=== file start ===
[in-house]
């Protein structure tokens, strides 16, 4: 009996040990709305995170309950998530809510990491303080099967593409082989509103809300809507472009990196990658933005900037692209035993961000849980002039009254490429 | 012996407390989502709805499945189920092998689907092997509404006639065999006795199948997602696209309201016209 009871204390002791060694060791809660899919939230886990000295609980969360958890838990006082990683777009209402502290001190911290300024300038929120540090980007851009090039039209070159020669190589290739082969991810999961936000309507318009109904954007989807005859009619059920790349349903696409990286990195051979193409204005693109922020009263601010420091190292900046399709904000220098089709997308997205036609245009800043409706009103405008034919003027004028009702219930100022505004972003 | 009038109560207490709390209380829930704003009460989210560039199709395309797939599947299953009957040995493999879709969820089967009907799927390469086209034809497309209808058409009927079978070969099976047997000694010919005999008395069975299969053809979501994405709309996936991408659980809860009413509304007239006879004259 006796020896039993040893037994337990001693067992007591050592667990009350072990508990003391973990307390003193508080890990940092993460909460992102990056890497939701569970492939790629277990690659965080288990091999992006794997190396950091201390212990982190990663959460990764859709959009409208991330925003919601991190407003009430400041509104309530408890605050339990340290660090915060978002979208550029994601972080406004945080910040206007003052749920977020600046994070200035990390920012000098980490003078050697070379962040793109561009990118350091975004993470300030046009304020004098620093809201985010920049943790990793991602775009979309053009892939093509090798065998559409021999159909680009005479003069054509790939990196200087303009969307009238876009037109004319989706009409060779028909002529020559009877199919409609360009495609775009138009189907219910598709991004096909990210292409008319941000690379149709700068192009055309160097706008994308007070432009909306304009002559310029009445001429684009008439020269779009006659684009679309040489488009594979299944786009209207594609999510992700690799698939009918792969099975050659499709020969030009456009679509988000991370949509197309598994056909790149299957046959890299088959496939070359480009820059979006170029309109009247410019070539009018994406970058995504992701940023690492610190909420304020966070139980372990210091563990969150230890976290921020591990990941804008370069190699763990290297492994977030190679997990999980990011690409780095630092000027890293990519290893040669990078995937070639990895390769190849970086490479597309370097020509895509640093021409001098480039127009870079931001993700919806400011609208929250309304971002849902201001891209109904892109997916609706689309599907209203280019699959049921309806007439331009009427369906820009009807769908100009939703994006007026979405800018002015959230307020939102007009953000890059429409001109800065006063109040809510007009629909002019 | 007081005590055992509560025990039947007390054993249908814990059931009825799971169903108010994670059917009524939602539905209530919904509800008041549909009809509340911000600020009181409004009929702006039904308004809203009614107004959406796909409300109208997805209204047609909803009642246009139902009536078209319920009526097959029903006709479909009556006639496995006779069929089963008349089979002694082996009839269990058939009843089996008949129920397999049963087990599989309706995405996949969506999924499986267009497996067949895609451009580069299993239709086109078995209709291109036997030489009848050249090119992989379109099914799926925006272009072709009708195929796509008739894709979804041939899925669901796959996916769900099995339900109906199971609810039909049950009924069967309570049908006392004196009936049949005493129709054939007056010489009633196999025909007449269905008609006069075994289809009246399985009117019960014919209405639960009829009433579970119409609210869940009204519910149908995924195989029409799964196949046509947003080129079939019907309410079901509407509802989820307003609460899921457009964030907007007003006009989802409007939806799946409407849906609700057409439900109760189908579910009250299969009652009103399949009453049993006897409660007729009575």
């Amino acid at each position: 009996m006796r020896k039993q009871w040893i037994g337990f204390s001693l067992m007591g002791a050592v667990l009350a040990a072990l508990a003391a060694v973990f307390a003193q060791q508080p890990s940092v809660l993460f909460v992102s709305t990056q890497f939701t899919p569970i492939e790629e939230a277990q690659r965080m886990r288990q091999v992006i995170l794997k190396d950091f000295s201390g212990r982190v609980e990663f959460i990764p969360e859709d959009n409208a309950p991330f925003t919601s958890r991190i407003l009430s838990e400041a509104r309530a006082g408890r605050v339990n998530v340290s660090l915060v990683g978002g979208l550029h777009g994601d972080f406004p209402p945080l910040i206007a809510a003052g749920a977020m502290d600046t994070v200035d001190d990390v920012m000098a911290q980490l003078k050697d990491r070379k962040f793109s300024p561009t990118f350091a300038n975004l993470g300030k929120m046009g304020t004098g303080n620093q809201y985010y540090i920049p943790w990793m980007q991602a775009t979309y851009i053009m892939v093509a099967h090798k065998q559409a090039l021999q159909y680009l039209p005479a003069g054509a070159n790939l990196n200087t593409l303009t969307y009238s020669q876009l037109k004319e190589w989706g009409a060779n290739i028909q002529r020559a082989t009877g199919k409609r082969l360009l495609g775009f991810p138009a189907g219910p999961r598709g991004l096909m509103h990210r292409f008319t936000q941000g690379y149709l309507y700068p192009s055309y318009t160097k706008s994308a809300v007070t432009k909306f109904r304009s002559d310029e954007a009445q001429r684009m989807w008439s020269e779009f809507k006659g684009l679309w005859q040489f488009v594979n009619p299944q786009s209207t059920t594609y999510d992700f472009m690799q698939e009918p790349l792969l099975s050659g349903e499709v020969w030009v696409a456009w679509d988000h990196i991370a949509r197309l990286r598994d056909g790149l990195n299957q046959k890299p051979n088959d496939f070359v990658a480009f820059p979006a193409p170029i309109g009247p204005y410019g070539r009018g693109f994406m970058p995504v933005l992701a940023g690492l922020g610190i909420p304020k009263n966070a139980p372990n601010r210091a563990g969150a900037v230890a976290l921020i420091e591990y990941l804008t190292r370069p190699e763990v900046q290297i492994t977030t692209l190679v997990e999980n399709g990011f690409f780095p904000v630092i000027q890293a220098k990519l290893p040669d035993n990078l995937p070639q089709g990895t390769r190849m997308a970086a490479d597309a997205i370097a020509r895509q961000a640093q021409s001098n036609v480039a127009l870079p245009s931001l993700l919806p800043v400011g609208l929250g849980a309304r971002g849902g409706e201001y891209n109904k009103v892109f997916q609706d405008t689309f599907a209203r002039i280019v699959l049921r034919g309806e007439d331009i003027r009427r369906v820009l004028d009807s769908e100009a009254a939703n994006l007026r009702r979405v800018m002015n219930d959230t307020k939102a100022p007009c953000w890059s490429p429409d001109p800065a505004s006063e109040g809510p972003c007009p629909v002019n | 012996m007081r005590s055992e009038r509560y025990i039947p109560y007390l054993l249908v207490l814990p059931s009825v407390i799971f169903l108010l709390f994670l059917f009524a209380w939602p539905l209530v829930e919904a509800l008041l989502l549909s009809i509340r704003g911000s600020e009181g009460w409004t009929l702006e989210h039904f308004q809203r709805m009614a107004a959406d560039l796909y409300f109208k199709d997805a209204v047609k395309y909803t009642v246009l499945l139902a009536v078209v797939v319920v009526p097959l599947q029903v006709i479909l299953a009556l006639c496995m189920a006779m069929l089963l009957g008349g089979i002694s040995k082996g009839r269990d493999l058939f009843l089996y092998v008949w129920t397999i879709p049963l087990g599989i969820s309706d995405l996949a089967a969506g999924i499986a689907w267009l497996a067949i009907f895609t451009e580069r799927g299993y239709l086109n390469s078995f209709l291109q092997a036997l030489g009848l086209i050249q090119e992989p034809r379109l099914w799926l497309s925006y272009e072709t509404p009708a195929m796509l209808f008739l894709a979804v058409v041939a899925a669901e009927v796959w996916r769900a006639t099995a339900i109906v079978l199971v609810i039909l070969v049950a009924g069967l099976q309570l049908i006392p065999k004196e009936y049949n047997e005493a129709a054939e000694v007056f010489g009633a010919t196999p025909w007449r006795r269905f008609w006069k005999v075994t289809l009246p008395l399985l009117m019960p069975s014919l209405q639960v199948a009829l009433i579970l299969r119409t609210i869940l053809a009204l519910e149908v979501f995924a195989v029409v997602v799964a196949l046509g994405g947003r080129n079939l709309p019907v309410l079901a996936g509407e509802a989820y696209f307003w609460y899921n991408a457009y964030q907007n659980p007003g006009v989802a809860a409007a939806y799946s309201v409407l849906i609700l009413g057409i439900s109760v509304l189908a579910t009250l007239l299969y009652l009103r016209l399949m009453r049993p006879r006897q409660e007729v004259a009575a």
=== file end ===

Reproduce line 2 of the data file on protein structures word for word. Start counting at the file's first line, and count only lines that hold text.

């Protein structure tokens, strides 16, 4: 009996040990709305995170309950998530809510990491303080099967593409082989509103809300809507472009990196990658933005900037692209035993961000849980002039009254490429 | 012996407390989502709805499945189920092998689907092997509404006639065999006795199948997602696209309201016209 009871204390002791060694060791809660899919939230886990000295609980969360958890838990006082990683777009209402502290001190911290300024300038929120540090980007851009090039039209070159020669190589290739082969991810999961936000309507318009109904954007989807005859009619059920790349349903696409990286990195051979193409204005693109922020009263601010420091190292900046399709904000220098089709997308997205036609245009800043409706009103405008034919003027004028009702219930100022505004972003 | 009038109560207490709390209380829930704003009460989210560039199709395309797939599947299953009957040995493999879709969820089967009907799927390469086209034809497309209808058409009927079978070969099976047997000694010919005999008395069975299969053809979501994405709309996936991408659980809860009413509304007239006879004259 006796020896039993040893037994337990001693067992007591050592667990009350072990508990003391973990307390003193508080890990940092993460909460992102990056890497939701569970492939790629277990690659965080288990091999992006794997190396950091201390212990982190990663959460990764859709959009409208991330925003919601991190407003009430400041509104309530408890605050339990340290660090915060978002979208550029994601972080406004945080910040206007003052749920977020600046994070200035990390920012000098980490003078050697070379962040793109561009990118350091975004993470300030046009304020004098620093809201985010920049943790990793991602775009979309053009892939093509090798065998559409021999159909680009005479003069054509790939990196200087303009969307009238876009037109004319989706009409060779028909002529020559009877199919409609360009495609775009138009189907219910598709991004096909990210292409008319941000690379149709700068192009055309160097706008994308007070432009909306304009002559310029009445001429684009008439020269779009006659684009679309040489488009594979299944786009209207594609999510992700690799698939009918792969099975050659499709020969030009456009679509988000991370949509197309598994056909790149299957046959890299088959496939070359480009820059979006170029309109009247410019070539009018994406970058995504992701940023690492610190909420304020966070139980372990210091563990969150230890976290921020591990990941804008370069190699763990290297492994977030190679997990999980990011690409780095630092000027890293990519290893040669990078995937070639990895390769190849970086490479597309370097020509895509640093021409001098480039127009870079931001993700919806400011609208929250309304971002849902201001891209109904892109997916609706689309599907209203280019699959049921309806007439331009009427369906820009009807769908100009939703994006007026979405800018002015959230307020939102007009953000890059429409001109800065006063109040809510007009629909002019 | 007081005590055992509560025990039947007390054993249908814990059931009825799971169903108010994670059917009524939602539905209530919904509800008041549909009809509340911000600020009181409004009929702006039904308004809203009614107004959406796909409300109208997805209204047609909803009642246009139902009536078209319920009526097959029903006709479909009556006639496995006779069929089963008349089979002694082996009839269990058939009843089996008949129920397999049963087990599989309706995405996949969506999924499986267009497996067949895609451009580069299993239709086109078995209709291109036997030489009848050249090119992989379109099914799926925006272009072709009708195929796509008739894709979804041939899925669901796959996916769900099995339900109906199971609810039909049950009924069967309570049908006392004196009936049949005493129709054939007056010489009633196999025909007449269905008609006069075994289809009246399985009117019960014919209405639960009829009433579970119409609210869940009204519910149908995924195989029409799964196949046509947003080129079939019907309410079901509407509802989820307003609460899921457009964030907007007003006009989802409007939806799946409407849906609700057409439900109760189908579910009250299969009652009103399949009453049993006897409660007729009575």